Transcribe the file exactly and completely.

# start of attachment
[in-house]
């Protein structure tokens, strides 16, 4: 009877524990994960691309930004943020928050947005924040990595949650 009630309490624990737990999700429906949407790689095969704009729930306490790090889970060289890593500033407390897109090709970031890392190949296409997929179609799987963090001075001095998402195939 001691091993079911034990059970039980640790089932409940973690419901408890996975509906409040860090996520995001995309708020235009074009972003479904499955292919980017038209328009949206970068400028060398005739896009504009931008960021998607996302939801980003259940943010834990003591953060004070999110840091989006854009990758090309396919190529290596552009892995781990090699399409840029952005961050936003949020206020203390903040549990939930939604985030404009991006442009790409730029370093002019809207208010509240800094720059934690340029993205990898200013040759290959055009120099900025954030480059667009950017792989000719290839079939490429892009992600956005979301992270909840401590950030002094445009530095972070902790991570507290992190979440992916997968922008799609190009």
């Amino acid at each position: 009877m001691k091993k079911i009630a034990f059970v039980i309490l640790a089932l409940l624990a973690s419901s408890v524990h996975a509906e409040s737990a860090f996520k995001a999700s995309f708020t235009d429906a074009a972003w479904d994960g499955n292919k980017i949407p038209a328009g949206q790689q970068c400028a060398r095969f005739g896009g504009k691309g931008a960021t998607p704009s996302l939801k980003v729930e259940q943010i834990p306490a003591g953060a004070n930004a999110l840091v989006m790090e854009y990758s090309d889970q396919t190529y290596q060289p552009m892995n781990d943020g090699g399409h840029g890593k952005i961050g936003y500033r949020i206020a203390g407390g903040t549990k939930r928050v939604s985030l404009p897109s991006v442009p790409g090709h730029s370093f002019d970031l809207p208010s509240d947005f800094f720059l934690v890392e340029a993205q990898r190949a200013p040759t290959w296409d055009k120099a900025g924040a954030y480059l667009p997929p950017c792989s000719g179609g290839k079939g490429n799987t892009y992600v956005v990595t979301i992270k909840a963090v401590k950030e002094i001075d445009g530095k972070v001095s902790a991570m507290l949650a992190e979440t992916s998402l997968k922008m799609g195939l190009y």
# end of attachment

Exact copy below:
[in-house]
């Protein structure tokens, strides 16, 4: 009877524990994960691309930004943020928050947005924040990595949650 009630309490624990737990999700429906949407790689095969704009729930306490790090889970060289890593500033407390897109090709970031890392190949296409997929179609799987963090001075001095998402195939 001691091993079911034990059970039980640790089932409940973690419901408890996975509906409040860090996520995001995309708020235009074009972003479904499955292919980017038209328009949206970068400028060398005739896009504009931008960021998607996302939801980003259940943010834990003591953060004070999110840091989006854009990758090309396919190529290596552009892995781990090699399409840029952005961050936003949020206020203390903040549990939930939604985030404009991006442009790409730029370093002019809207208010509240800094720059934690340029993205990898200013040759290959055009120099900025954030480059667009950017792989000719290839079939490429892009992600956005979301992270909840401590950030002094445009530095972070902790991570507290992190979440992916997968922008799609190009």
């Amino acid at each position: 009877m001691k091993k079911i009630a034990f059970v039980i309490l640790a089932l409940l624990a973690s419901s408890v524990h996975a509906e409040s737990a860090f996520k995001a999700s995309f708020t235009d429906a074009a972003w479904d994960g499955n292919k980017i949407p038209a328009g949206q790689q970068c400028a060398r095969f005739g896009g504009k691309g931008a960021t998607p704009s996302l939801k980003v729930e259940q943010i834990p306490a003591g953060a004070n930004a999110l840091v989006m790090e854009y990758s090309d889970q396919t190529y290596q060289p552009m892995n781990d943020g090699g399409h840029g890593k952005i961050g936003y500033r949020i206020a203390g407390g903040t549990k939930r928050v939604s985030l404009p897109s991006v442009p790409g090709h730029s370093f002019d970031l809207p208010s509240d947005f800094f720059l934690v890392e340029a993205q990898r190949a200013p040759t290959w296409d055009k120099a900025g924040a954030y480059l667009p997929p950017c792989s000719g179609g290839k079939g490429n799987t892009y992600v956005v990595t979301i992270k909840a963090v401590k950030e002094i001075d445009g530095k972070v001095s902790a991570m507290l949650a992190e979440t992916s998402l997968k922008m799609g195939l190009y």